No artist is ever satisfied. You learn to live with this fact especially as a professional. It is important to be satisfied with the style and direction and school of painting that you are working in. If you are doing portraits and dislike people or are doing landscapes when you dislike the outdoors, chances are there will be lots of frustration and negativity. I think many amateur painters struggle to find a direction that really suits them. As a result they complete much tired, half hearted work and stunt their chances for improvement. Many of these folks look tired when painting as the inherent negativity of their indecision weighs them down. I think it also important to have artist heroes to look up to whose work just thrills you to the core. These images will inspire you and also give you some guideline of excellence. This artist seems very thoughtful. His dissatisfaction may also relate to being isolated or being unable to get really competent feedback on his work. Artists need barometers in which to gauge our progress. There really are many pitfalls to snare us just as in non artistic life. We need to build inner strength to balance these exterior forces bent on our destruction. Most important is that we don’t fuel the fires of negativity from within our own minds. Cheer yourself on and be your own best friend. It’s only a painting!
The art of moving on
by oliver, TX, USA
A portfolio, phase or period often has a beginning middle and end. It’s harder even impossible sometimes to throw away a body of work, but it is possible to move on. Think of Picasso’s various periods. I wonder what he thought about his work as he moved from one period to the next. I think both the Journeyman and the workman have another potential problem, the first one was great, the second one pretty good it extended the concept a little or a lot, the third one brought some new ideas in etc until you hit the peak of the phase and then you exhaust the phase. There isn’t anything wrong with the work other than it showed growth, a peak, an exploration to the end and then time to move on or if you did more it would become repetitive. You see this a lot at street fairs or with artists who have a flush of success and gallery owners saying send me more like this — the artist stops growing. But maybe the artist is satisfied but perhaps shouldn’t be — or comes they eventually come down with a very bad case of journeyman’s or workman’s.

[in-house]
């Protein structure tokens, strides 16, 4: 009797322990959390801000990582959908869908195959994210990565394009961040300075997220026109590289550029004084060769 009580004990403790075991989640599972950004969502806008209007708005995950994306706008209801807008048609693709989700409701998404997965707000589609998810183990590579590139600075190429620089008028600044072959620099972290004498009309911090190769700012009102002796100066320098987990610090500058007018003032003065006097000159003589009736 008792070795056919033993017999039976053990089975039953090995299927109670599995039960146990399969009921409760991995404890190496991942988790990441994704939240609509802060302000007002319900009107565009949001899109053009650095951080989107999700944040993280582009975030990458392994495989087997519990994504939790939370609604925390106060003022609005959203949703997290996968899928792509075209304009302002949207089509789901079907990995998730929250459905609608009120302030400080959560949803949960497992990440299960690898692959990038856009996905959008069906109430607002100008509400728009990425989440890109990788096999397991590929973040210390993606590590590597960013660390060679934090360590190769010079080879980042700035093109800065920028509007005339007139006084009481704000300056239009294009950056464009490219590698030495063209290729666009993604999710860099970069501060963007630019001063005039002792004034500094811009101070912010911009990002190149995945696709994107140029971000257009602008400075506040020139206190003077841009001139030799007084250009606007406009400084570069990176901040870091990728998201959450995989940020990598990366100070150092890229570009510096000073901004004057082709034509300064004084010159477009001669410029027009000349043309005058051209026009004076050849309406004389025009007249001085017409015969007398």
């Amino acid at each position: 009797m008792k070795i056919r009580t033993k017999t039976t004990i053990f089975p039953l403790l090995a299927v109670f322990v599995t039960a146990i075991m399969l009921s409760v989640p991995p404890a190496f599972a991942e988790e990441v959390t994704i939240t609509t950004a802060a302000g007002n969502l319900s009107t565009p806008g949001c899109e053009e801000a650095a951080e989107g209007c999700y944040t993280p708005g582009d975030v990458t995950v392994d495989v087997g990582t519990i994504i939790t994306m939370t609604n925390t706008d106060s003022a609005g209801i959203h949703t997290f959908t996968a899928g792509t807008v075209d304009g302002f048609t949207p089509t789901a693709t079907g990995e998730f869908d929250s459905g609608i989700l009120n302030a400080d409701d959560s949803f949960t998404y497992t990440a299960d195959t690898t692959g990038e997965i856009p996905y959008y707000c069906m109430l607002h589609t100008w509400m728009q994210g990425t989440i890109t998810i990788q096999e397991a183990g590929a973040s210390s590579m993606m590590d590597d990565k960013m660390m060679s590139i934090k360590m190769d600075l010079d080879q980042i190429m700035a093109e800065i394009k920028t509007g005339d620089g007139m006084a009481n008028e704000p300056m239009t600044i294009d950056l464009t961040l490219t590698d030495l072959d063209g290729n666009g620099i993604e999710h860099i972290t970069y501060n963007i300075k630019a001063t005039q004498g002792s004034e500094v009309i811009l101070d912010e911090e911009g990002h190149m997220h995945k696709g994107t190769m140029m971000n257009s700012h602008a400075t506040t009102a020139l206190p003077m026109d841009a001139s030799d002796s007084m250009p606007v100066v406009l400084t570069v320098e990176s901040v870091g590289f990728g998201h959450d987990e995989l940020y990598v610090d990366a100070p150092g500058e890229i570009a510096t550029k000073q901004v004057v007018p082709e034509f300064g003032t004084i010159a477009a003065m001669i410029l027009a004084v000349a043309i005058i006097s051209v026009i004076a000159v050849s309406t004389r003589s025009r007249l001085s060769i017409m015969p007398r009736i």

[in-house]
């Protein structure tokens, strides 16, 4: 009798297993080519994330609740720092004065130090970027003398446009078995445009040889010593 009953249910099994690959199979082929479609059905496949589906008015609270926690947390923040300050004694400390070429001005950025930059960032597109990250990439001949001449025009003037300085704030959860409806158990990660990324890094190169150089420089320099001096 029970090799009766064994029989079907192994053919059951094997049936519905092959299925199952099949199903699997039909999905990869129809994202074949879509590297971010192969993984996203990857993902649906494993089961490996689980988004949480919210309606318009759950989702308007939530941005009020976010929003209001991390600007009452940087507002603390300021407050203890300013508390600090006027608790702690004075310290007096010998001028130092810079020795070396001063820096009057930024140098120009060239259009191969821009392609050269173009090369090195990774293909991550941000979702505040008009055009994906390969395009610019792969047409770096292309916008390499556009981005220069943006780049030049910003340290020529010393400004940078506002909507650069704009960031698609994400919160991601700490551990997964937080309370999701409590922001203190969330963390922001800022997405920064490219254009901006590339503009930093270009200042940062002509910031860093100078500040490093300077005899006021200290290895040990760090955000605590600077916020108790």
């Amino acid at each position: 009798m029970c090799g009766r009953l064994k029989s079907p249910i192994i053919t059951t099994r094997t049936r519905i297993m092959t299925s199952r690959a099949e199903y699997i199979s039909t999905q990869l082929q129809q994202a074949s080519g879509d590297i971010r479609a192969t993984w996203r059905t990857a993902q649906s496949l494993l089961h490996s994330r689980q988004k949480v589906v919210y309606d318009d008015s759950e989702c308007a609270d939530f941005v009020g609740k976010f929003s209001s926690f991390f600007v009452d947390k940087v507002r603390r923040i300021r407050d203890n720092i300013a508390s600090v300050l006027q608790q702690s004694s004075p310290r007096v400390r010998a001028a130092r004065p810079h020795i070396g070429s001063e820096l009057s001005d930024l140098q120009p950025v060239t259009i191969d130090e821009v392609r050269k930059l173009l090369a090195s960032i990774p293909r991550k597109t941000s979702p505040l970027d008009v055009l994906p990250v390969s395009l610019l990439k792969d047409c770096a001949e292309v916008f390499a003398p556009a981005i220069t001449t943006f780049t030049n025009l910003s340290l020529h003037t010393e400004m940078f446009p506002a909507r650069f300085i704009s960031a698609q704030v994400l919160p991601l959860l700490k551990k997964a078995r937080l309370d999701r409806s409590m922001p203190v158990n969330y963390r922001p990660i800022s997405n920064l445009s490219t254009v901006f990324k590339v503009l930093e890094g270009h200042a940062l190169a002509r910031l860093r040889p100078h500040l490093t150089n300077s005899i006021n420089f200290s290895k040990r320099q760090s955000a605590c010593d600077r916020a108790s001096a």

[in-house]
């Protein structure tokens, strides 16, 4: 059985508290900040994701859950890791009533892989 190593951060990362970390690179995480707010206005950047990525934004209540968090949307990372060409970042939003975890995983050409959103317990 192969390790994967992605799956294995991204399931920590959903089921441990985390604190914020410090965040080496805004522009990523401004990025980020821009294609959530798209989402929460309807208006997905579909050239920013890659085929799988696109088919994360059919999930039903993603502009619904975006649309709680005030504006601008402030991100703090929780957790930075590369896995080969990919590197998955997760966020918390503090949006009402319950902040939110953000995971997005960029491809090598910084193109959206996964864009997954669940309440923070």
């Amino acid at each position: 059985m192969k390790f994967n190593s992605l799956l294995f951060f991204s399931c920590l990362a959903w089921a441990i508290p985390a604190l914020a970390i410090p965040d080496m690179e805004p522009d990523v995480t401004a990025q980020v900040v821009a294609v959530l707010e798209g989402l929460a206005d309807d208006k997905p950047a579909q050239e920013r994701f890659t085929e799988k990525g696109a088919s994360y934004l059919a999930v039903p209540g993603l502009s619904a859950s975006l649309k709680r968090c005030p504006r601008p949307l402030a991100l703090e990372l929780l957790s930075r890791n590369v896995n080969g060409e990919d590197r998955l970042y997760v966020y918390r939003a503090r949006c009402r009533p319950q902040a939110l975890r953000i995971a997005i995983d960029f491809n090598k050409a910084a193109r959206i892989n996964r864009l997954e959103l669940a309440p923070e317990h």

People who require words
by Trish Booth, Cordova, NM, USA
What do you think about artist’s statements and explaining work? I have had the privilege to be in a few high profile shows but they always ask me questions I am loathe to answer. I despise having to answer what I consider to be mostly dumb questions. What do I intend with my work? Well, I don’t know, I see a composition, I take it back to my studio, I do some work then we see the result. Things don’t turn from visions into words. All sorts of subconscious and intuitive things come into play whether we know it or not, whether we like it or not. How does one resolve this “artist statement” thing? I make visual works and don’t really want to write about them. It’s a bunch of nonsense. How do we get that across — to people who require words? How do we get them to LOOK and to FEEL rather than to read and compute?